There are a few different layers of meaning to the title of Charlotte Winters's new play, Anticipating Heat, which Studio 42 is presenting at the 45th Street Theater.
First, Heat is the name of one of the play's characters. Specifically, that's Heat Christiansen (Blake Longacre), a writer who had great success with his first novel and has returned home to Copenhagen to write his next book, a collection of post-modern fairy tales. (Yes, the comparison of Heat with Hans Christian Andersen is made within the play.) While attempting to work, he must contend with three women he's known for years: his editor Lone (Erin Logemann), Lone's cousin Margrethe (Jen Wineman), and Lone's sister Birgitte (Devon Berkshire).
All the women are, in some way, attracted to Heat for either his looks or his talent, and each has intimate contact of some sort with him over the course of the play. (Knock off another couple of definitions of "heat.") And, of course, as the play progresses and their rivalries become more and more, well, heated, they must contest for Heat's attention and affection until he either chooses one of them or chooses no one.
Despite these complications, the show is less than optimally thermal when dealing with these relationships. Longacre is a likable enough performer, but is never developed much on his own beyond a few familiar clichés he spouts about writing and inspiration. Of the three actresses, the only one who has any palpable chemistry with him is Wineman; Longacre can kindle up a fire in her that melts the icy, rigid façade she hides behind throughout much of the play. As Margrethe is both a central figure and considerably less flamboyant than the other women, it's a transformation we can and do care about.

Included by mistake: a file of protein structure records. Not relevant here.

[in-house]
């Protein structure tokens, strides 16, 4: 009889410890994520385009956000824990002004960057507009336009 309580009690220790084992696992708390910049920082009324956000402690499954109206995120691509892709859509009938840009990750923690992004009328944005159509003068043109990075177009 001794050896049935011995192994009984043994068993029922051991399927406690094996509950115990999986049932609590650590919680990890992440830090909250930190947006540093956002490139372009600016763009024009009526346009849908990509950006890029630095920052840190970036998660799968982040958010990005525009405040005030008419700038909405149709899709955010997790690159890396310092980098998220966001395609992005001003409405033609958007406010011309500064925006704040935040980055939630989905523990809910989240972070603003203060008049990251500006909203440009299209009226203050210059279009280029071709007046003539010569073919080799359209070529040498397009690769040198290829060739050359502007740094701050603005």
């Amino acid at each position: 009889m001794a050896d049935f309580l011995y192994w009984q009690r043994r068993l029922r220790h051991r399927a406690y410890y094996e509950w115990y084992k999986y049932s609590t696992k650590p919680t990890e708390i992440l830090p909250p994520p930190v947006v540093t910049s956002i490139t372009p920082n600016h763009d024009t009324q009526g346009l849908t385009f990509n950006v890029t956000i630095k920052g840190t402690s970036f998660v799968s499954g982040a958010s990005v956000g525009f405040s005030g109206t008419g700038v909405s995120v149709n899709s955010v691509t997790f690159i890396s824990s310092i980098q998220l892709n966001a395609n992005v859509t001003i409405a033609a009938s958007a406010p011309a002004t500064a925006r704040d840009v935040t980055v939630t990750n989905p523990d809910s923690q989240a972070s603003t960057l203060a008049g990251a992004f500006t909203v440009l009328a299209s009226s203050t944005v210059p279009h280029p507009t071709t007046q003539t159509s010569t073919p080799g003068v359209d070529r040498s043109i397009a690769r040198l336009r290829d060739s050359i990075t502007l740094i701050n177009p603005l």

In general, it's when focusing on the relationships between the women and not on Heat himself that Winters's writing is truly strongest. (One can't help but wonder if she originally conceived the play as a three-hander for the women, with Heat added into the main action only later; his scenes feel about that extraneous.) Once the effect of Heat on the women's lives has dissipated and the three women are allowed to deal with each other on their own terms, the play feels entirely different and more interesting, as if its real purpose - and Winters's true talent - is at last unlocked.
Of course, all this happens very late in the play, and there's a fair amount of relationship talk, harsh words, and flighty emotions exchanged between the women before then. There's also a good deal of insight into the creative process, whether writing (from Heat) or dancing and acting (from Birgitte), though the performers often appear uncomfortable delivering it, for perhaps obvious reasons: that's not the real story Winters is interested in telling. While a fair amount of Winters' dialogue feels forced, when the women really unify, it's nothing less than pitch perfect.
The production itself is strong, with Ria Cooper providing brisk direction, allowing ten scenes to pass in what feels like the blink of an eye. Harry C. Rosenblum's set and Kevin J. Hardy's lights allow quick transitions between Lone and Margrethe's house and Heat's flat, while Eric DeArmon's sound design always helps keep the energy up. Still, that's not always quite enough. While Anticipating Heat's last scenes feel as warm and fulfilling as a cup of hot chocolate on a cold winter morning, it seems as if the other scenes never have quite enough heat to go around.